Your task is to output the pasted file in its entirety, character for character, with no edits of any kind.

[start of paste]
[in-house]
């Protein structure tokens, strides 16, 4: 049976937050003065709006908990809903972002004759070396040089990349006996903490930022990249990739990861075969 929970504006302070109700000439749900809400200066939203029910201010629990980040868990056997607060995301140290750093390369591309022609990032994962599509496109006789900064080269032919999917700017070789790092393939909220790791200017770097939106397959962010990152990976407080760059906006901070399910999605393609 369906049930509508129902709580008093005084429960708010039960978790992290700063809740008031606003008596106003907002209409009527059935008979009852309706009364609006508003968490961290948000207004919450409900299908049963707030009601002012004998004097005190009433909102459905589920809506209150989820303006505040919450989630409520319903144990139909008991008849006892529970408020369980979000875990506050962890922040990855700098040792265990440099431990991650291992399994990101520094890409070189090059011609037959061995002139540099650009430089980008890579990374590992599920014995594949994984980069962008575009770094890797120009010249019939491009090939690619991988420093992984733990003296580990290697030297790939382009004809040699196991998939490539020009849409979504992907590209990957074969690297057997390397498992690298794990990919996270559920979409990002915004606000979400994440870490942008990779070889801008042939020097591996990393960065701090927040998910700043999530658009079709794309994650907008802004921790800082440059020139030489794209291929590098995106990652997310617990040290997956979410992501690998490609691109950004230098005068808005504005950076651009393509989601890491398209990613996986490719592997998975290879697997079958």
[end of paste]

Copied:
[in-house]
């Protein structure tokens, strides 16, 4: 049976937050003065709006908990809903972002004759070396040089990349006996903490930022990249990739990861075969 929970504006302070109700000439749900809400200066939203029910201010629990980040868990056997607060995301140290750093390369591309022609990032994962599509496109006789900064080269032919999917700017070789790092393939909220790791200017770097939106397959962010990152990976407080760059906006901070399910999605393609 369906049930509508129902709580008093005084429960708010039960978790992290700063809740008031606003008596106003907002209409009527059935008979009852309706009364609006508003968490961290948000207004919450409900299908049963707030009601002012004998004097005190009433909102459905589920809506209150989820303006505040919450989630409520319903144990139909008991008849006892529970408020369980979000875990506050962890922040990855700098040792265990440099431990991650291992399994990101520094890409070189090059011609037959061995002139540099650009430089980008890579990374590992599920014995594949994984980069962008575009770094890797120009010249019939491009090939690619991988420093992984733990003296580990290697030297790939382009004809040699196991998939490539020009849409979504992907590209990957074969690297057997390397498992690298794990990919996270559920979409990002915004606000979400994440870490942008990779070889801008042939020097591996990393960065701090927040998910700043999530658009079709794309994650907008802004921790800082440059020139030489794209291929590098995106990652997310617990040290997956979410992501690998490609691109950004230098005068808005504005950076651009393509989601890491398209990613996986490719592997998975290879697997079958």